New Report Finds Major Geographic Smoking Disparities Across Midwest and Southern States
Truth Initiative “Tobacco Nation” report shows how 12 states lag behind rest of country on tobacco-related issues
A new report released today shows how major geographic smoking disparities are impacting residents of 12 contiguous states throughout the Midwest and South, creating a region dubbed “Tobacco Nation.” The report from Truth Initiative, the national public health organization inspiring lives free from smoking, vaping, and nicotine, analyzes how smoking prevalence is nearly 50% higher in these 12 states compared to the rest of the nation, with a smoker living in Tobacco Nation smoking on average nearly 500 more cigarettes per year than the average smoker elsewhere in the United States. These states frequently have fewer key policies proven to reduce tobacco usage, significantly contributing to these major disparities. This third Tobacco Nation report released since 2017 further demonstrates how, with smoking remaining the leading cause of preventable death in the U.S., Tobacco Nation residents live shorter lives and face a higher risk of dying than other Americans, as well as what steps can be taken to end these dangerous disparities.
“No matter where you choose to live, you should have the right to a safe, tobacco-free life. And unfortunately, that just isn’t the case right now in the United States,” stated Dr. Barbara Schillo, Chief Research Officer at Truth Initiative. “Due in part to policies that favor the tobacco industry over public health, residents of ‘Tobacco Nation’ are too often suffering from shorter life expectancy, worse indicators of health, and high prevalence of tobacco use. We owe it to all those who live in these states to take strong actions to close these geographic disparities and give them a fighting chance for a healthy, smoke-free life.”
This year’s report reveals that in the 12 “Tobacco Nation” states – Alabama, Arkansas, Indiana, Kentucky, Louisiana, Michigan, Mississippi, Missouri, Ohio, Oklahoma, Tennessee, and West Virginia – both adults (19.2% vs. 13%) and young adults (11.2% vs. 7.6%) have a 50 percent higher prevalence of smoking cigarettes, and smoke significantly more cigarettes per capita annually (53 vs. 29 packs) than people living in other states. Other key findings include:
- Tobacco Nation residents live shorter lives and face a higher risk of dying than other Americans, with an average life expectancy of 76 years compared to 79 years in the rest of the U.S.;
- Adult smoking prevalence in Tobacco Nation states is forecasted to be over 40% higher on average compared to other U.S. states over the next 20 years; and
- With more than 67 million residents, the Tobacco Nation states include roughly 21 percent of the U.S. population, but represent more than 28 percent of all adult current smokers nationwide.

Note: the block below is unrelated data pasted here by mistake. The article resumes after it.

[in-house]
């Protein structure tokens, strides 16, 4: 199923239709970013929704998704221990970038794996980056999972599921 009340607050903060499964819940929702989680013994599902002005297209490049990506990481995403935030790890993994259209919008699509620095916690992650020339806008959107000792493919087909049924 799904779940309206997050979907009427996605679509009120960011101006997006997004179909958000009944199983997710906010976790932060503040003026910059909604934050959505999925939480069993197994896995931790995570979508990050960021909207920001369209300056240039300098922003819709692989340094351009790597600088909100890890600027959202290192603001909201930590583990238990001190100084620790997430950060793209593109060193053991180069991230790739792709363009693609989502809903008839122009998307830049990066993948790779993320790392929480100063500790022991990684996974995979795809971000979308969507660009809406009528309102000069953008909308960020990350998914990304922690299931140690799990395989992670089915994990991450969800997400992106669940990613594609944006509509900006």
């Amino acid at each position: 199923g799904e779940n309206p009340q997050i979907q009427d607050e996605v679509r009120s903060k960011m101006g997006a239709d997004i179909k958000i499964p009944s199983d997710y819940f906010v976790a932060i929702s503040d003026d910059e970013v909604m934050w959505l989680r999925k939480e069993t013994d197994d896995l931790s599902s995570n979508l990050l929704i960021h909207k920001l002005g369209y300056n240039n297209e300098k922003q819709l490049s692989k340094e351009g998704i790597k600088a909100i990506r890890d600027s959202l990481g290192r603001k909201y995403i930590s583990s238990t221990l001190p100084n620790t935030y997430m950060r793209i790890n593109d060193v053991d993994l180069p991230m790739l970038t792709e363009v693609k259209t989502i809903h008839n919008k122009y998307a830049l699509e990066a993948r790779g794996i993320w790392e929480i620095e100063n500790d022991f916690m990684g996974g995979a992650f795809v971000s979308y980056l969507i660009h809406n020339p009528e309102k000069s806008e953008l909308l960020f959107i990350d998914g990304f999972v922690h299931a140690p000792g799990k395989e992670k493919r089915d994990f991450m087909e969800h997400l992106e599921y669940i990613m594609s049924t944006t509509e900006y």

While residents of Tobacco Nation have historically supported strong tobacco control policies at an equal level to residents of states outside the region, a combination of factors have prevented them from gaining traction. Overall, states within Tobacco Nation have less restrictive tobacco policies, including:
- Lower taxes, leading to a pack of cigarettes costing nearly 20% less in Tobacco Nation than in other states ($6.50 compared with $7.95);
- Lower spending on tobacco prevention and cessation programs, spending less than 15% of CDC-recommended expenditures compared to 30% of CDC-recommended expenditures outside of Tobacco Nation;
- Virtually no flavored tobacco sales restrictions, with less than one percent of Tobacco Nation residents being protected by flavored product restrictions, compared to 34% of the rest of the country; and
- Fewer comprehensive smoke-free policies, which cover 47% of Tobacco Nation residents compared to 64% of the rest of the U.S.
The way forward out of Tobacco Nation is clear – policies proven to decrease tobacco use need to be adopted and implemented in the region as they have been throughout the country. Without these measures in place, Tobacco Nation residents are subject to unchecked industry influence and suffering from high prevalence of tobacco use. A separate analysis by Truth Initiative and HealthPartners Institute found that that increasing spending on tobacco prevention and cessation programs, paired with raising cigarette taxes, could reduce adult smoking disparities in the region to levels on par with the rest of the country. The analysis also predicted that implementation of key policies in Tobacco Nation could lead, over the next two decades, to:
- Roughly 100,000 fewer cancer cases;
- 730,000 fewer hospitalizations;
- 170,000 fewer deaths attributed to smoking following policy changes;
- Savings of over $24 billion in smoking-attributable medical costs; and
- Increasing productivity by over $100 billion.
It is time for Tobacco Nation’s elected officials to set aside the influence of the tobacco industry and prioritize the health of their residents, now and in the future. To read the full report, visit truthinitiative.org/tobacconation.
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